Wednesday, September 23, 2009

Incarcerated veteran challenges loss of benefits

Incarcerated veteran challenges loss of benefits

An oddball case arising through the U.S. Court of Veterans Appeals raises the question about the difference between a public and private prison.

As far as benefits are concerned, the court ruled Sept. 18, there is no meaningful difference.

Army veteran William H. Wanless brought this case.

Following his two year peacetime service, Mr. Wanless won VA compensation payments for what the court described as "enucleation of the right eye, chronic lumbar strain with degenerative disc disease, tinnitus, high-frequency hearing loss, and residuals of a cervical strain."

Then life really turned bad, and in 1991 Wanless was convicted of strangling his wife and ultimately sentenced in Oklahoma to life in prison without possibility of parole.

Consequently, the Veterans Administration -- following set policy concerning incarcerated veterans -- cut his compensation payments from $808 a month to $85 a month.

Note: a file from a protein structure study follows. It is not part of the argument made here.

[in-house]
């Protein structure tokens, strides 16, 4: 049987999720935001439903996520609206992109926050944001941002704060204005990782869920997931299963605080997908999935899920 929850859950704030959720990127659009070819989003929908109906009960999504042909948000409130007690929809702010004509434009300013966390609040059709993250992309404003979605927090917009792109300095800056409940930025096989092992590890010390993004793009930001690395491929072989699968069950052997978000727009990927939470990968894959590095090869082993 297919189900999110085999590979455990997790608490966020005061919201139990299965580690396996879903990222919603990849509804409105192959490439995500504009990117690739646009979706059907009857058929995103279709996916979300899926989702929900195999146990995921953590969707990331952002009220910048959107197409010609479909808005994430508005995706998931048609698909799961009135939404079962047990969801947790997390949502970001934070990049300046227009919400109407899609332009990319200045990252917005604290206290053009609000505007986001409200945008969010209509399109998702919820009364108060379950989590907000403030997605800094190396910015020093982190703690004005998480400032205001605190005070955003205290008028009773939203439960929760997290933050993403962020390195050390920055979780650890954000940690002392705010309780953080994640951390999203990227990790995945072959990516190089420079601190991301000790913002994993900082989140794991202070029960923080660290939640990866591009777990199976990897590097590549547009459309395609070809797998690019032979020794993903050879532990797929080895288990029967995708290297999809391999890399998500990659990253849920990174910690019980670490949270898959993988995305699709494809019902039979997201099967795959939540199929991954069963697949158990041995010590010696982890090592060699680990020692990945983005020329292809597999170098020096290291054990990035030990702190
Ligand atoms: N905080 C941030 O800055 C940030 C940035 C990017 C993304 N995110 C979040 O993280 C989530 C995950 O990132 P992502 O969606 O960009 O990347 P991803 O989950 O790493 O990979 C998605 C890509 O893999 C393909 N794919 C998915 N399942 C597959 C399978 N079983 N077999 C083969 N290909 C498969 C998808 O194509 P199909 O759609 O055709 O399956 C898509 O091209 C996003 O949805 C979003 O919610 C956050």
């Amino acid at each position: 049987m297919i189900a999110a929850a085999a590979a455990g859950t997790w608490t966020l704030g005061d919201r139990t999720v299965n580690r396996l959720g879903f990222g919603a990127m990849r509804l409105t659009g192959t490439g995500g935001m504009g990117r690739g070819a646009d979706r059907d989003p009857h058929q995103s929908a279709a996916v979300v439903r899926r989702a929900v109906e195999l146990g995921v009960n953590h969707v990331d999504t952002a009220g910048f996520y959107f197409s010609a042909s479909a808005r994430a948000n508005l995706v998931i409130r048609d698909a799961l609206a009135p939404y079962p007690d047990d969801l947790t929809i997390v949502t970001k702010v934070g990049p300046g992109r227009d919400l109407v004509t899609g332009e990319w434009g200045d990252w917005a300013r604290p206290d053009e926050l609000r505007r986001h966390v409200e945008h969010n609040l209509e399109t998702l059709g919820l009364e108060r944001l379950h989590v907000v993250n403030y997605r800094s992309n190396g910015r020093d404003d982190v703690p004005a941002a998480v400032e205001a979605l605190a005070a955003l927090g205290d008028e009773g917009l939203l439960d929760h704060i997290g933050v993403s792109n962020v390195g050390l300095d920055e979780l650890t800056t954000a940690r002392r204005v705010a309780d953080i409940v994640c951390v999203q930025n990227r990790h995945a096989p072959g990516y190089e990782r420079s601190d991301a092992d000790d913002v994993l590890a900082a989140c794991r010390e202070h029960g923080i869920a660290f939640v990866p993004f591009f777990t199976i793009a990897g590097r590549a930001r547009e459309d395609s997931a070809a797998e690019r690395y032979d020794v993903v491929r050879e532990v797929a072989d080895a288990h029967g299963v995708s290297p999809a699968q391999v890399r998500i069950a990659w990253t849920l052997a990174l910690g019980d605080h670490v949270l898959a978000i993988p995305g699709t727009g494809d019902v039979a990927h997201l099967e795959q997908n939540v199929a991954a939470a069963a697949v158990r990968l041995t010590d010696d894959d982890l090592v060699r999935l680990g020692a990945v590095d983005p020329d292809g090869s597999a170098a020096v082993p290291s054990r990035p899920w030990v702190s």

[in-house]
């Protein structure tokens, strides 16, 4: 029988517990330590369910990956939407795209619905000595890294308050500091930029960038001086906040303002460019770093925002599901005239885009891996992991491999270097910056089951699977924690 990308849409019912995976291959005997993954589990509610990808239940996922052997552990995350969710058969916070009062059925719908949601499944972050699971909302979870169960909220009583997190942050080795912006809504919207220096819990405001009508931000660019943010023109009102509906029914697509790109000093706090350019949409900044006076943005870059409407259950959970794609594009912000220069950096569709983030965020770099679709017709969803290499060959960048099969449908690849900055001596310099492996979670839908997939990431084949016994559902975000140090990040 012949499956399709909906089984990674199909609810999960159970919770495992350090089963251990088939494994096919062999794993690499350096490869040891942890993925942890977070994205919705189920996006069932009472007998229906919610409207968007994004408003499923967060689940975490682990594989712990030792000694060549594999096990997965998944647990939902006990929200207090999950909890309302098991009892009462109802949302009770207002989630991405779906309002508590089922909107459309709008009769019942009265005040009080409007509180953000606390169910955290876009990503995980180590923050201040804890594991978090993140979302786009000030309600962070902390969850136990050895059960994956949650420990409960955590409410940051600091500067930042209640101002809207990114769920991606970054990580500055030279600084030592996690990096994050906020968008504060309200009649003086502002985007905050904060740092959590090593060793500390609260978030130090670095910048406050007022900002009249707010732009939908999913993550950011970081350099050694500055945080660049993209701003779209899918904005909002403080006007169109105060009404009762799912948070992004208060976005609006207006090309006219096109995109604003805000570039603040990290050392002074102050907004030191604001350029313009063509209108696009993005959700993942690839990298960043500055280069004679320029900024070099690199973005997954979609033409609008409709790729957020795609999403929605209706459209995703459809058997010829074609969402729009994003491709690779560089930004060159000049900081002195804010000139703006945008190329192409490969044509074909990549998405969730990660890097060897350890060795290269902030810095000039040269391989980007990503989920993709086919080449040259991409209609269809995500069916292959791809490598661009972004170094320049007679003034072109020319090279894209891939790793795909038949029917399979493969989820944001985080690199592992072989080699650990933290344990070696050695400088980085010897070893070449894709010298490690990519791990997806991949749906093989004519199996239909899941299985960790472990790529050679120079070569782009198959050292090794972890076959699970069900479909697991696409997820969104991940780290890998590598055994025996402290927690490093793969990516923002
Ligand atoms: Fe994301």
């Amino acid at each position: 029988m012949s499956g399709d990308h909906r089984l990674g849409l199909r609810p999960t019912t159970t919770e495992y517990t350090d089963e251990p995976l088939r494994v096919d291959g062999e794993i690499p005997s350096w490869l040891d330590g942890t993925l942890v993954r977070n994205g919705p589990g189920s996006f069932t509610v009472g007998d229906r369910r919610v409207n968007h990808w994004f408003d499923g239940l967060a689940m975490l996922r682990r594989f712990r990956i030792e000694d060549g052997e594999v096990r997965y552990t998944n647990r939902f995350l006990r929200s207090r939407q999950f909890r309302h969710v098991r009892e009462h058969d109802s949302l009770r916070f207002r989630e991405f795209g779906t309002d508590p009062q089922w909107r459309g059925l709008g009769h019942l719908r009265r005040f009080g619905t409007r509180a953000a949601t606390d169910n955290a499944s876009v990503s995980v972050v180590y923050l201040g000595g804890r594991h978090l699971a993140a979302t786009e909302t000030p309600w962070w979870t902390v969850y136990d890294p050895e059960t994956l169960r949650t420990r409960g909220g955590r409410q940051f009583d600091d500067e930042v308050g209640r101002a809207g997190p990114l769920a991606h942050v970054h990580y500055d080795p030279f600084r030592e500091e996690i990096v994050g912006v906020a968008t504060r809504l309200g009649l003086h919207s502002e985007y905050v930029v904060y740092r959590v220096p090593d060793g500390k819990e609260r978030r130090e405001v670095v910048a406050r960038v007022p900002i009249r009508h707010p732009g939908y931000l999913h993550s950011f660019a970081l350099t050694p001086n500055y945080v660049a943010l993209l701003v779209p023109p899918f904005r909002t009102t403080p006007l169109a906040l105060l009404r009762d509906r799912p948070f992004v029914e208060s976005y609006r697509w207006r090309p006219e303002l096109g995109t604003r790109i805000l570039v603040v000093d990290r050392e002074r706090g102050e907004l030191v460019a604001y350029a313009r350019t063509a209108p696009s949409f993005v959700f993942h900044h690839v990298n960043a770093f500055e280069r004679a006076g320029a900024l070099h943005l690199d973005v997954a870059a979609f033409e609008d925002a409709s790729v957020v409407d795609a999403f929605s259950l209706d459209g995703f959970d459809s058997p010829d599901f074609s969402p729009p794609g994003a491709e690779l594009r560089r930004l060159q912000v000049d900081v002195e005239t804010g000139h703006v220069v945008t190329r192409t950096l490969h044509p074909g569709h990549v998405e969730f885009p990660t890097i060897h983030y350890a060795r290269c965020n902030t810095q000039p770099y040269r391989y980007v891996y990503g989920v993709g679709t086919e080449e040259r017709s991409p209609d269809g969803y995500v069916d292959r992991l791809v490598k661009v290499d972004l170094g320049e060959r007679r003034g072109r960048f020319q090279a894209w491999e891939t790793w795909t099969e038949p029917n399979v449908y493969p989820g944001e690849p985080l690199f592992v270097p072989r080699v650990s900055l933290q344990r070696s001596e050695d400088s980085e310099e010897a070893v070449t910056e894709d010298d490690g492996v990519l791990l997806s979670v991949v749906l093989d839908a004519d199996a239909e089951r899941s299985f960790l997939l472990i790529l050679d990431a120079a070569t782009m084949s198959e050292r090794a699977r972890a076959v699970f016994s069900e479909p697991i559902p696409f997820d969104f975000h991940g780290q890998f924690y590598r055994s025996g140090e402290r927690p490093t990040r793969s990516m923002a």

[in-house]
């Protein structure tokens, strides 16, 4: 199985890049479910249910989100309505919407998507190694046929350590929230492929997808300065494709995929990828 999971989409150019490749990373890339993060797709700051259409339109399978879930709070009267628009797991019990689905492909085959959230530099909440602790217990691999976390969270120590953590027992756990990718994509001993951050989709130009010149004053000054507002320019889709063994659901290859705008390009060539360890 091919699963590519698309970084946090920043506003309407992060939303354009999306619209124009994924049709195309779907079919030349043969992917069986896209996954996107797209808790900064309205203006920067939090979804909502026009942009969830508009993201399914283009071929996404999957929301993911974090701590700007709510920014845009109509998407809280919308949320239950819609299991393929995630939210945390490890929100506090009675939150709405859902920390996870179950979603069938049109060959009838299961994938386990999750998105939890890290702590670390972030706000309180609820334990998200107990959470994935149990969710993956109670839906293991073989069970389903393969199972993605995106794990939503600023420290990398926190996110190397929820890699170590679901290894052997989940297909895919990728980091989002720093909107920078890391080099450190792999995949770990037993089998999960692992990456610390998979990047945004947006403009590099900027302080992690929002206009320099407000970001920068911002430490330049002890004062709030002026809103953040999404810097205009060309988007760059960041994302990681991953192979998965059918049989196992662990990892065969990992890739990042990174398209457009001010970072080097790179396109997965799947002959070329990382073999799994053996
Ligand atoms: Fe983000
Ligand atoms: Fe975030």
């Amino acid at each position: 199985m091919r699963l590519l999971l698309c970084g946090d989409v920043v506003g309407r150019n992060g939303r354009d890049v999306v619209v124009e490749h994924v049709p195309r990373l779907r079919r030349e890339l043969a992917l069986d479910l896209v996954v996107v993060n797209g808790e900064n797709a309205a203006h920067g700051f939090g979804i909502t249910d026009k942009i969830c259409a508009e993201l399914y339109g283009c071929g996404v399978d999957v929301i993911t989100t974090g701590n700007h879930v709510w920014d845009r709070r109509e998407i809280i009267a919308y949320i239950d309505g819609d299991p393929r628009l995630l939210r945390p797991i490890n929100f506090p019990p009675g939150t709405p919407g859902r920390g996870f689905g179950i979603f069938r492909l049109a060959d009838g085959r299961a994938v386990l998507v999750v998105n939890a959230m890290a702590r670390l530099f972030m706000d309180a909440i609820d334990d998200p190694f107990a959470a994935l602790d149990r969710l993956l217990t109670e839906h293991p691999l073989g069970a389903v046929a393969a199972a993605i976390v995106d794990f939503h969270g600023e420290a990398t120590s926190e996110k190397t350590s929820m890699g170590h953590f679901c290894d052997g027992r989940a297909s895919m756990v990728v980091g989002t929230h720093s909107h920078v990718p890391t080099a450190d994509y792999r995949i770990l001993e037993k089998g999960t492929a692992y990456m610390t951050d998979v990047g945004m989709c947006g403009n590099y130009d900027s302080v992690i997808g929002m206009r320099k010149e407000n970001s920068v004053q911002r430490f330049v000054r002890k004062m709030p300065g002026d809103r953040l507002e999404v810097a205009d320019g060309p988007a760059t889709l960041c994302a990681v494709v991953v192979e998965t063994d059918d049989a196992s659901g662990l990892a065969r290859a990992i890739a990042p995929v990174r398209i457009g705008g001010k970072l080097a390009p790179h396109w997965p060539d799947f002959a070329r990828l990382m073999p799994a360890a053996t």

Creatively, Wanless argued that he was still eligible for his full VA payments because he was being held in a privately run prison rather than a state-owned facility.

The appellate court rejected the argument, noting that the state is still paying for the prison, and that "Congress has explicitly concluded that if the taxpayers are financing a veteran's incarceration, it is contrary to the public good to also pay him full VA disability benefits."


I am amazed at some of the arguments that veterans can come up with to try and convice the court they should keep getting paid despite being locked up. All veterans know or should that is you go behind bars tour VA comp is being reduced to 10% regardless of your rating he is still getting 85 dollars a month more than other life witout parole prisoners

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